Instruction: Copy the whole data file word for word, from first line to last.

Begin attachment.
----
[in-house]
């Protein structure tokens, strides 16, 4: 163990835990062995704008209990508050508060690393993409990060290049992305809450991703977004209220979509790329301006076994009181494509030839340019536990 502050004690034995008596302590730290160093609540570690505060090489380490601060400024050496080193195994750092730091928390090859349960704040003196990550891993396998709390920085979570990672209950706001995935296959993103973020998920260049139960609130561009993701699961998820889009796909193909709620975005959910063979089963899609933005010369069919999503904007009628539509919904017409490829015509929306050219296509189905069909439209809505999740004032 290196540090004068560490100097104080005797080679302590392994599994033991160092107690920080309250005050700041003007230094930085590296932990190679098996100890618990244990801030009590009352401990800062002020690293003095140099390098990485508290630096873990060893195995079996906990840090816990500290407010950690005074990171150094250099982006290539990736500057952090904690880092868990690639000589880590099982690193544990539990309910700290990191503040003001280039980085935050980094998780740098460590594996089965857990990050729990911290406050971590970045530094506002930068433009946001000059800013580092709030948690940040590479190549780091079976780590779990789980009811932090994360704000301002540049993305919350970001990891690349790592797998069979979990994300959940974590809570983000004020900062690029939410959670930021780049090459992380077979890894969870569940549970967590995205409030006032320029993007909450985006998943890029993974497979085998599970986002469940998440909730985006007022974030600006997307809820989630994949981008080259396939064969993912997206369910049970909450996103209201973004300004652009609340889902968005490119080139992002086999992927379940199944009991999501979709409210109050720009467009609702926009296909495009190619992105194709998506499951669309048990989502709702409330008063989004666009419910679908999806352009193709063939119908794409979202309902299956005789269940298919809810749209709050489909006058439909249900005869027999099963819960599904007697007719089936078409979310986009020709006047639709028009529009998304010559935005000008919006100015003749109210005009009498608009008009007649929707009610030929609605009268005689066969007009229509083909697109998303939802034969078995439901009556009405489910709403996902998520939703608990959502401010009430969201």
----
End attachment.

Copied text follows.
[in-house]
């Protein structure tokens, strides 16, 4: 163990835990062995704008209990508050508060690393993409990060290049992305809450991703977004209220979509790329301006076994009181494509030839340019536990 502050004690034995008596302590730290160093609540570690505060090489380490601060400024050496080193195994750092730091928390090859349960704040003196990550891993396998709390920085979570990672209950706001995935296959993103973020998920260049139960609130561009993701699961998820889009796909193909709620975005959910063979089963899609933005010369069919999503904007009628539509919904017409490829015509929306050219296509189905069909439209809505999740004032 290196540090004068560490100097104080005797080679302590392994599994033991160092107690920080309250005050700041003007230094930085590296932990190679098996100890618990244990801030009590009352401990800062002020690293003095140099390098990485508290630096873990060893195995079996906990840090816990500290407010950690005074990171150094250099982006290539990736500057952090904690880092868990690639000589880590099982690193544990539990309910700290990191503040003001280039980085935050980094998780740098460590594996089965857990990050729990911290406050971590970045530094506002930068433009946001000059800013580092709030948690940040590479190549780091079976780590779990789980009811932090994360704000301002540049993305919350970001990891690349790592797998069979979990994300959940974590809570983000004020900062690029939410959670930021780049090459992380077979890894969870569940549970967590995205409030006032320029993007909450985006998943890029993974497979085998599970986002469940998440909730985006007022974030600006997307809820989630994949981008080259396939064969993912997206369910049970909450996103209201973004300004652009609340889902968005490119080139992002086999992927379940199944009991999501979709409210109050720009467009609702926009296909495009190619992105194709998506499951669309048990989502709702409330008063989004666009419910679908999806352009193709063939119908794409979202309902299956005789269940298919809810749209709050489909006058439909249900005869027999099963819960599904007697007719089936078409979310986009020709006047639709028009529009998304010559935005000008919006100015003749109210005009009498608009008009007649929707009610030929609605009268005689066969007009229509083909697109998303939802034969078995439901009556009405489910709403996902998520939703608990959502401010009430969201």